Friday, July 25, 2008

Books you should download...

Picking up on an earlier post, I noted that Microsoft had backed out of the book digitization process. Yale's library was one of the casualties. Internet Archive is still alive for now, and I have to believe that the funding will be found to keep it going. In any case, it might be a good idea to pull down some of the worthwhile books that are out there. In the comments on that earlier post, I suggested:

and Jim Darlack suggested:Logos is now promoting The Expositor's Greek (New) Testament at a prepub special pricing. I don't want to take business away from Logos, and their prepub price is certainly quite fair, and you get all the great features of the Logos/Libronix format with all the searching and text linking benefits.... but, if you want The Expositor's Greek (New) Testament now, and you want it free, it is available at the Internet Archive:
BTW, I could only find 2 of the volumes on Google Books that were fully viewable, so this is an instance where you really need Internet Archive.
Please add other books that you recommend be downloaded in the comments, and I will add them to this post.
eklektekuria said: I would also add Field's edition of the Hexapla. Excellent suggestion! (Vol. 1) (Vol. 2)
UPDATE 2008.08.04
Check out the list of books to plunder from the archive at Between Two Worlds

Thursday, July 24, 2008

Laridian PocketBible 4 for Windows Mobile Review

The July 2008 issue of Christian Computing Magazine has a review of Laridian PocketBible4 for Windows Mobile devices which includes smartphones. The reviewer highlights a few features that I also think (cf. here) are noteworthy:

  • I appreciate Laridian's efforts at making the software available for so many platforms, both desktop and mobile.
  • The ability to synchronize notes and such on the various platforms on which you may be using the program. Personally, I'm running it on my Dell Axim PDA and using the USB drive option to run it on my other computers.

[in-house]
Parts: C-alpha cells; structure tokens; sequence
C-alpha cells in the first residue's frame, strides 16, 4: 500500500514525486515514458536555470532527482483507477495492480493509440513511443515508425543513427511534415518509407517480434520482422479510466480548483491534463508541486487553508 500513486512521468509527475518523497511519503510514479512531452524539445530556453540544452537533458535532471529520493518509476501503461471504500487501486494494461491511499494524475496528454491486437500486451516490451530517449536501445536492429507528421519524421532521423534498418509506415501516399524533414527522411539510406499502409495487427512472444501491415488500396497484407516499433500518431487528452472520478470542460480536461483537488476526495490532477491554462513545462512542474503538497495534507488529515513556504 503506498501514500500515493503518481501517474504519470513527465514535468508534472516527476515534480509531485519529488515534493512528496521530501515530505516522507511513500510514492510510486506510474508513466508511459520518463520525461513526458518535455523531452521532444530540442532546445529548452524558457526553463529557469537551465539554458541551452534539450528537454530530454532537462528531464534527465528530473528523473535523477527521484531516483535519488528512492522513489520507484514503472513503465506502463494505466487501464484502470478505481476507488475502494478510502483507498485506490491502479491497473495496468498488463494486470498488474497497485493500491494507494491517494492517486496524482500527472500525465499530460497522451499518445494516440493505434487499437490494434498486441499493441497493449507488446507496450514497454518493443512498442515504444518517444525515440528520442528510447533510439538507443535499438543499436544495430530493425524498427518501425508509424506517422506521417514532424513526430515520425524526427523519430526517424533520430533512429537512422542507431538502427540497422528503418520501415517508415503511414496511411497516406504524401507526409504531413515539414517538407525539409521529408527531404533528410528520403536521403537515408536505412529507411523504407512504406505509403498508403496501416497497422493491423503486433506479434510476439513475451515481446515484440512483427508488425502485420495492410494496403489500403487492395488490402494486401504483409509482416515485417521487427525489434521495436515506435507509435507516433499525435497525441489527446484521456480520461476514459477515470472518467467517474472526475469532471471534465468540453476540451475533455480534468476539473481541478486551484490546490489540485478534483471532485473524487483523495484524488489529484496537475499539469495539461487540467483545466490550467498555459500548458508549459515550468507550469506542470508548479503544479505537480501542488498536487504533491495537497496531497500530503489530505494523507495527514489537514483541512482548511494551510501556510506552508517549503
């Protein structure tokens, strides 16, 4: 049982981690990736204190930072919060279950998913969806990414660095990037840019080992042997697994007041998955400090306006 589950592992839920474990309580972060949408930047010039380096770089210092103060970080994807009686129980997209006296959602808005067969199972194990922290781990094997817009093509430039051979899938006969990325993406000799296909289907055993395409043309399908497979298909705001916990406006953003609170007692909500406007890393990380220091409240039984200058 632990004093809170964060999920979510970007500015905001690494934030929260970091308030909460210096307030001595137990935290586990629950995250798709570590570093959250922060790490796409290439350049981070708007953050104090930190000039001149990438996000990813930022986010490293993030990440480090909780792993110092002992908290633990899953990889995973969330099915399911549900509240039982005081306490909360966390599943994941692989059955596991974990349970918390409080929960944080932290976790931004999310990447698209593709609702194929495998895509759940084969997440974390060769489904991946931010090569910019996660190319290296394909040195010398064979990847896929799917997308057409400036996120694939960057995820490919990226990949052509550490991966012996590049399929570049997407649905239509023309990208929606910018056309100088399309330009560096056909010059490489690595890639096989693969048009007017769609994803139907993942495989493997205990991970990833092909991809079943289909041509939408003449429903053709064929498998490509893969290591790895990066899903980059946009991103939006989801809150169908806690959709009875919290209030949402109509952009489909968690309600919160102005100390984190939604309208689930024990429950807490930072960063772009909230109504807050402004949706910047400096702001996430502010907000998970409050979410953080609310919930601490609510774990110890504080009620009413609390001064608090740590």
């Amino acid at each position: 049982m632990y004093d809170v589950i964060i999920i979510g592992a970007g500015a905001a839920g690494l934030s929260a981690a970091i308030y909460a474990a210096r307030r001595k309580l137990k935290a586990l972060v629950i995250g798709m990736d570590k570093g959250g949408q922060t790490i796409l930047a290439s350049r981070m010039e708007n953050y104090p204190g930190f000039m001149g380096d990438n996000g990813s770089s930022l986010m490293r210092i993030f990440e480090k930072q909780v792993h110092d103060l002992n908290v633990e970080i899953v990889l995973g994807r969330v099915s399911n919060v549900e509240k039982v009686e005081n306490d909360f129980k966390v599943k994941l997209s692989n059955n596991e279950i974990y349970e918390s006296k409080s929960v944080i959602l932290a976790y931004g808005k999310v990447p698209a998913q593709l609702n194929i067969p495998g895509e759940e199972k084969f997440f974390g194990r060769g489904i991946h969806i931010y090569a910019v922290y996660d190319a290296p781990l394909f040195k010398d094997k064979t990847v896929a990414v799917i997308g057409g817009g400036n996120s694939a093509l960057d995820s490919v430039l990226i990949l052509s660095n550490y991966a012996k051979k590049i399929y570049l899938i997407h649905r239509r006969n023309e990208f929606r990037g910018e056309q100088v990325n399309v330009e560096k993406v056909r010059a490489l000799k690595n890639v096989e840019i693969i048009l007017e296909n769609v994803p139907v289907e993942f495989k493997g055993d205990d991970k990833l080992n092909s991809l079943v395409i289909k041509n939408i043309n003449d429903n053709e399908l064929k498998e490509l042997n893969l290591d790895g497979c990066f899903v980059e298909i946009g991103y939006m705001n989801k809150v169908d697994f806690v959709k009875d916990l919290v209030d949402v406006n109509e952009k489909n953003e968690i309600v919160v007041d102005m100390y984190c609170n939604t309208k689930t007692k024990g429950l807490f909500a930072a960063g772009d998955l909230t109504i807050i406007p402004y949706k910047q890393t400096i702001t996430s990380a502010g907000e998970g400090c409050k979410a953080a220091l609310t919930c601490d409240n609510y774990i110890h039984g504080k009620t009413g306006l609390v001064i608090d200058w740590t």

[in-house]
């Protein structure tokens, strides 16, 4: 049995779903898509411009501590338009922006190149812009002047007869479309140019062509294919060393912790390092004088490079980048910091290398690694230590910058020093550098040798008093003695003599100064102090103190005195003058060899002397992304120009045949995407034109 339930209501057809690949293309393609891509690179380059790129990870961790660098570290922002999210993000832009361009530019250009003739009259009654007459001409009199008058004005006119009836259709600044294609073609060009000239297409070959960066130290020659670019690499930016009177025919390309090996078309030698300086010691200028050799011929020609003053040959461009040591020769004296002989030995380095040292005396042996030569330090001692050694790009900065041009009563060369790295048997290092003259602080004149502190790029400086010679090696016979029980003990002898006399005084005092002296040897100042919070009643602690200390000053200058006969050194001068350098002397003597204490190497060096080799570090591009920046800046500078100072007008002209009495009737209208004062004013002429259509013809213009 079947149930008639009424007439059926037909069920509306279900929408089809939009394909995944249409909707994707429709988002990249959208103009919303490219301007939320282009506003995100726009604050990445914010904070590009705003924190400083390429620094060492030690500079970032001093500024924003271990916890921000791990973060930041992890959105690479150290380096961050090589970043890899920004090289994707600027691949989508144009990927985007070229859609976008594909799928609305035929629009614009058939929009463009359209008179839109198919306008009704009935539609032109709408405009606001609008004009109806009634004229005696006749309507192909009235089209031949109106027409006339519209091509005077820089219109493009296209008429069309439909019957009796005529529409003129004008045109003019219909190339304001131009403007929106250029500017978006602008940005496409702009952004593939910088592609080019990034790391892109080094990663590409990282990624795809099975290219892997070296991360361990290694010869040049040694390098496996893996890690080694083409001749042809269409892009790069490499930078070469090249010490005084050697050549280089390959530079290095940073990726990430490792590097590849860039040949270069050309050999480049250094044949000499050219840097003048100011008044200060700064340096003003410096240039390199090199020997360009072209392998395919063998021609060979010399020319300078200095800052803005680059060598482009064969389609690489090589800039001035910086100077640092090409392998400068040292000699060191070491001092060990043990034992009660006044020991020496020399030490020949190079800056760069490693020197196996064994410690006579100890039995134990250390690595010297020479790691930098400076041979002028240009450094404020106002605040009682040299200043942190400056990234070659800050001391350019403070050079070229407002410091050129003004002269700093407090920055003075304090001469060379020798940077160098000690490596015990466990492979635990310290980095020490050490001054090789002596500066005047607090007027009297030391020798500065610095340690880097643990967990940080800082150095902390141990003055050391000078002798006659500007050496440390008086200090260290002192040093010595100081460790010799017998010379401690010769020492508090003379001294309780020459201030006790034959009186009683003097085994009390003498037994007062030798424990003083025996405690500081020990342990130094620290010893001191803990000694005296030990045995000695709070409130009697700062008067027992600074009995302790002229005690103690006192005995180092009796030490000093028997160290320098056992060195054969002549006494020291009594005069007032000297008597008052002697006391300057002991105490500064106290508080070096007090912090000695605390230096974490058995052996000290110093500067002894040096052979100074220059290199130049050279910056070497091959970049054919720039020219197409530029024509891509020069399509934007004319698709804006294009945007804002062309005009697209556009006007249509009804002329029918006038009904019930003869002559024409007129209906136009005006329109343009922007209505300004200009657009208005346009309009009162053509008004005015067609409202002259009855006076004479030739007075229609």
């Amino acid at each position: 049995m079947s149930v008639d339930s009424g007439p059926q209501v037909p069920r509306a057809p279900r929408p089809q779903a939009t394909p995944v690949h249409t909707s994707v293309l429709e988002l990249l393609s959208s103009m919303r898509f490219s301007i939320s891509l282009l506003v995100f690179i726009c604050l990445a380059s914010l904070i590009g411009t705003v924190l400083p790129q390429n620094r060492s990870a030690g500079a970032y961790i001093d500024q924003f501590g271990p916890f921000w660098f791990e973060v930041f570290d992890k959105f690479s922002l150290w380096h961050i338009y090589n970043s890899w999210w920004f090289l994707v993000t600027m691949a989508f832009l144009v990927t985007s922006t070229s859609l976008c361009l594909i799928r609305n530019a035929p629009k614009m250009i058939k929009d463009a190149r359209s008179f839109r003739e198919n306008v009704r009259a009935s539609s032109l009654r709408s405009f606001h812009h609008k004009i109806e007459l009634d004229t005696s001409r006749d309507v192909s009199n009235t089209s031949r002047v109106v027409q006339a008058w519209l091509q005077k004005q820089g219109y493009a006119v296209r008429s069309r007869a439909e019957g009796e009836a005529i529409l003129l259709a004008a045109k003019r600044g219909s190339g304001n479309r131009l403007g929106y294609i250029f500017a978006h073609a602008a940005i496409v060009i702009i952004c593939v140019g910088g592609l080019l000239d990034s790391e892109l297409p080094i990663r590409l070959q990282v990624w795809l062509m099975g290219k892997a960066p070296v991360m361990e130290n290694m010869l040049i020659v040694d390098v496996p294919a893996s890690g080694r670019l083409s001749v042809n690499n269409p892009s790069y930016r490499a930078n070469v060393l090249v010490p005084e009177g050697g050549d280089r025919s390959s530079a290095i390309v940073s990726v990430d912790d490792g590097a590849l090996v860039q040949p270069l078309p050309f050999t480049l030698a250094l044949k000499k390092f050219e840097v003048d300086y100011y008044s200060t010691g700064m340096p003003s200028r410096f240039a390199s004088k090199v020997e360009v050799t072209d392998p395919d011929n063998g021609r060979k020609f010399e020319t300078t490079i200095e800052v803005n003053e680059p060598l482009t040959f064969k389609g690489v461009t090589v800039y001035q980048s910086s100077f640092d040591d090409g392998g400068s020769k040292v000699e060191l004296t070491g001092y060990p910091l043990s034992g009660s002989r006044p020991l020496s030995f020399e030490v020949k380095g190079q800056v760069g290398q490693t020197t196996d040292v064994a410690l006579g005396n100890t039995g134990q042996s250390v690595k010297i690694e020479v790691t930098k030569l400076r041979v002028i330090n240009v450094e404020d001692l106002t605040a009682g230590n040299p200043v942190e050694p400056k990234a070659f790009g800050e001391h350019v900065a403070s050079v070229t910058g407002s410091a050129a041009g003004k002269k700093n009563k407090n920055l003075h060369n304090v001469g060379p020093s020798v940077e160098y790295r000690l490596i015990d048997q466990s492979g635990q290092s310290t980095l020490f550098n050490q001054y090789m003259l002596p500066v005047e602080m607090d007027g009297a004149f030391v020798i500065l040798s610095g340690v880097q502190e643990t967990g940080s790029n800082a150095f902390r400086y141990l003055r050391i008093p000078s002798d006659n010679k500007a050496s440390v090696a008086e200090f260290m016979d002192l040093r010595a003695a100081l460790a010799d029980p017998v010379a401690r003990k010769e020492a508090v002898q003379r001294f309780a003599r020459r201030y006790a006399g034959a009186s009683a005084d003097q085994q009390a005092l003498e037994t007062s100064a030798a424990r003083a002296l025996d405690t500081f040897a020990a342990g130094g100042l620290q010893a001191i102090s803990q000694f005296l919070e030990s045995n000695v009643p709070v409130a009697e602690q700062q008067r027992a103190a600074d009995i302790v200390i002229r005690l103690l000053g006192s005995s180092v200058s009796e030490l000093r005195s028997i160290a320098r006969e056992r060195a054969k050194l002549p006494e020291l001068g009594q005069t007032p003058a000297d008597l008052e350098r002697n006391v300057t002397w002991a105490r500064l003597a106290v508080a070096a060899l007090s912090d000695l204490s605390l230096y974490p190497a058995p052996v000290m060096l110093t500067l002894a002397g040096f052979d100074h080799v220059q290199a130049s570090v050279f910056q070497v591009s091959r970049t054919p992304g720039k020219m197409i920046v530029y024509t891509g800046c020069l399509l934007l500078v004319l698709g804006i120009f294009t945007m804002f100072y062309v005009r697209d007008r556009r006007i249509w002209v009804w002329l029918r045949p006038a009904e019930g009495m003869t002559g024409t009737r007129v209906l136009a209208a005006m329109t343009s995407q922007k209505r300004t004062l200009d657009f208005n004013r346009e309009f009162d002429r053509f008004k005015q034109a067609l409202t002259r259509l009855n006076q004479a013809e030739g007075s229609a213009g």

• PocketBible works especially well with mobile devices that have a touchscreen.
  • Laridian has done a nice job of maximizing the limited screen real estate on mobile devices.
Check the full review.

Codex Sinaiticus Online

There has been considerable media coverage about Codex Sinaiticus being brought together online from the various libraries where it is now housed. The best place to track down the reports is over at PaleoJudaica where Jim Davila has been on top of things. It is, as of today, now officially online. I just checked it out, but the site is too busy to be serving up pages at this time. The previews and promised resources will be great.

Wednesday, July 23, 2008

BibleWorks, Logos, Accordance on your mobile device

The question was recently asked again on one of the Bible software forums whether the Bible software application could be run on a mobile device like a smartphone or such. Short answer: No, you can't really run one of these programs on your WindowsMobile or smartphone as far as I know.
BUT... if you really need it and are willing to put up with a little inconvenience and have good eyes... You can see from the screenshot below that I do indeed have BibleWorks7 on my WindowsMobile device. (In my case, it is a Dell Axim x51v with true VGA display.)

Here is what you need to do:

  1. Go to or go here directly for the free version.
  2. Download/install the program on your home PC or Mac. Set up account, access codes... (It is indeed free and secure.)
  3. Now, on your WindowsMobile device or smartphone, you need to get on the web, go to the LogMeIn site, and logon.